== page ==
Innovator in music, arts, engineering: UI alumnus Jason Snell

Jason Snell graduated from the UI in 1999 and struggled to find a job. Twenty years later, he is known for his innovations in the arts and engineering.


Megan Conroy

The Stanley Museum of Art sign is seen outside of the IMU on Monday, January 14, 2019.

Kinsey Phipps, News Reporter

While dancers perform, music is produced based on their movements. A meditation headband analyzes brain frequencies to create sound. These are some of the inventions of University of Iowa graduate Jason Snell.

Right after graduation from the UI in 1999, Snell was living on his aunt’s couch in San Francisco, struggling to find work. Now, he spends his time among Los Angeles, Cedar Rapids, and Berlin, engaged in projects combining technology and the arts.

While at the UI, Snell split his time between the art and journalism schools. Interested in graphic design, he went into journalism. He worked at The Daily Iowan his senior year as an illustrator, he said.

“The people around me as an artist never recommended taking computer classes,” Snell said. “I learned through experience and interactive development on the job.”

When he eventually moved to San Francisco, he struggled for eight months looking for work. Then he got a job in Minnesota, where he worked in both programming development and electronic music, he said.

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In 2000, Snell moved to New York City. He lived there for nine years, doing everything from video-game development to website design to making and producing music, he said. Snell also worked off-and-on with Condé Nast for more than a decade. When the economy crashed in 2008-09, he began experimenting with app development.

He developed an app called Refraktions, a music synthesizer. Noticing he had the data for how many times users chose which instruments and notes, he developed an artificial-intelligence component that developed sequences based on the individual user, Snell said. He made 50 minutes of material with the synthesizer that he turned into an album, Ant-Zen.

Snell attended a wedding in Berkeley, California, in 2016, where he met a dancer from Berlin, he said. She expressed her desire to have music made from her motions rather than moving to the beat of a song already produced. Snell realized that because of his previous work, he could create exactly what she imagined.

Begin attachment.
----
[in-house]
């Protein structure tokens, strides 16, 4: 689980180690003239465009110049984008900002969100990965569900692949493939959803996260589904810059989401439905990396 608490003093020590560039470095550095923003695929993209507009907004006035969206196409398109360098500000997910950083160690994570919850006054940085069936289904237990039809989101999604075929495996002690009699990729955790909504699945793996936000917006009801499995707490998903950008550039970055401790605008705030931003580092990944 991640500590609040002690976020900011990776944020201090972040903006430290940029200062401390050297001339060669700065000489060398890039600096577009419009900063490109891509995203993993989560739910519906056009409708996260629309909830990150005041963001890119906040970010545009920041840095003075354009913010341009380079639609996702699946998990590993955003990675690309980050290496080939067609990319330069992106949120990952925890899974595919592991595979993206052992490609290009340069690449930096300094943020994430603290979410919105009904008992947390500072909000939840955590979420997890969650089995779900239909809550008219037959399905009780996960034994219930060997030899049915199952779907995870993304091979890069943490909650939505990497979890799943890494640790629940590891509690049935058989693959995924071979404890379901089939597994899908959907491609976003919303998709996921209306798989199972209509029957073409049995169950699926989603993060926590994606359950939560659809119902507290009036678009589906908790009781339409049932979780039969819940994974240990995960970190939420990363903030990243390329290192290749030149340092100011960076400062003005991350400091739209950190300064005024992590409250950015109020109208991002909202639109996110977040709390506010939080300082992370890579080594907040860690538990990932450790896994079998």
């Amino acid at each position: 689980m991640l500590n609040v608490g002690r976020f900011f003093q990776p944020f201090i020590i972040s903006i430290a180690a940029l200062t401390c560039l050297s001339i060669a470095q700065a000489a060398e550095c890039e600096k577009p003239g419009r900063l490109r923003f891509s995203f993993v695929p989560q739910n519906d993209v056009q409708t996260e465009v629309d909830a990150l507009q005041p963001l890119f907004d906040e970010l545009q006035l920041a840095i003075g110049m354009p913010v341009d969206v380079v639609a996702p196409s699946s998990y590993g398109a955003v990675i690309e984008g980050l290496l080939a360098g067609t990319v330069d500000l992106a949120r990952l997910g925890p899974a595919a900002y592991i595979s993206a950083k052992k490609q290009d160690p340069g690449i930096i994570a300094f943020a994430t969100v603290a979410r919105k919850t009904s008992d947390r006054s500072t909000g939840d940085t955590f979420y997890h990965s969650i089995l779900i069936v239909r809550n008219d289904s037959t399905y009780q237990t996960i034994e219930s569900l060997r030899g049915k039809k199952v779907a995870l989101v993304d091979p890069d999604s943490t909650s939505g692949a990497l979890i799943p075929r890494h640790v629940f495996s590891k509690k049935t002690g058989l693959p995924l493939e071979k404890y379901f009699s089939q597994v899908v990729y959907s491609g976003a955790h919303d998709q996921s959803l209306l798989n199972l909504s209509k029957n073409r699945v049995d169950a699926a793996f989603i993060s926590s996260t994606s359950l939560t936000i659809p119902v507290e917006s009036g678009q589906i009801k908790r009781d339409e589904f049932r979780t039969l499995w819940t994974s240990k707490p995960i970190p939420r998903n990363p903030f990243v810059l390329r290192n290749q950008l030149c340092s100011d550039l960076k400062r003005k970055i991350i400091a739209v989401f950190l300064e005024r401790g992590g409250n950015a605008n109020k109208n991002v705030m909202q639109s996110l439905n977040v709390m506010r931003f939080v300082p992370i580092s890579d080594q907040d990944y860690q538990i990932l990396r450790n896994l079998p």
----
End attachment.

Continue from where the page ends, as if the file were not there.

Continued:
Click below to watch Jason Snell’s demonstration on Filters & FX. 

He began traveling to Berlin and working with the dancer, choosing sounds for various movements, he said. The project continued to Los Angeles with dancer Ty Wells, who has worked with such artists as P!nk, Lorde, and Katy Perry.

In late December 2018, Snell had a dream about creating music based on DNA sequences. Immediately, he started making the dream a reality. He discovered the Muse Headband used for meditation.

He decided to take what he learned from the motion-sensored dance project and use brain data with the Muse Headband, he said. The result is music produced from brain waves.

Through these projects, Snell has found himself back in partnership with the UI. The Stanley Museum and Iowa City have funded grants for Snell to continue developing and performing his projects, he said. Vero Rose Smith, Stanley’s associate curator for the Legacies for Iowa Collections-Sharing Project, reached out to Snell to do a project.

Click below to watch Jason Snell’s video showcasing how technology can influence dance. 

“Jason is a really fantastic collaborator,” Smith said. “He is so good at listening and working with other people to figure out shared collaborative vision.”

Snell also started a Newbo Synth Group through the Czech-Slovak Protective Society in Cedar Rapids.

“It is great to have such passionate and competent musician-technologists in the area,” said Jean-François Charles, a UI assistant professor of digital arts and composition.

Snell is impressed with the creative community in eastern Iowa, he said.

“If people want to or need to stay here, they can be successful,” he said. “There’s a lot of talented people here.”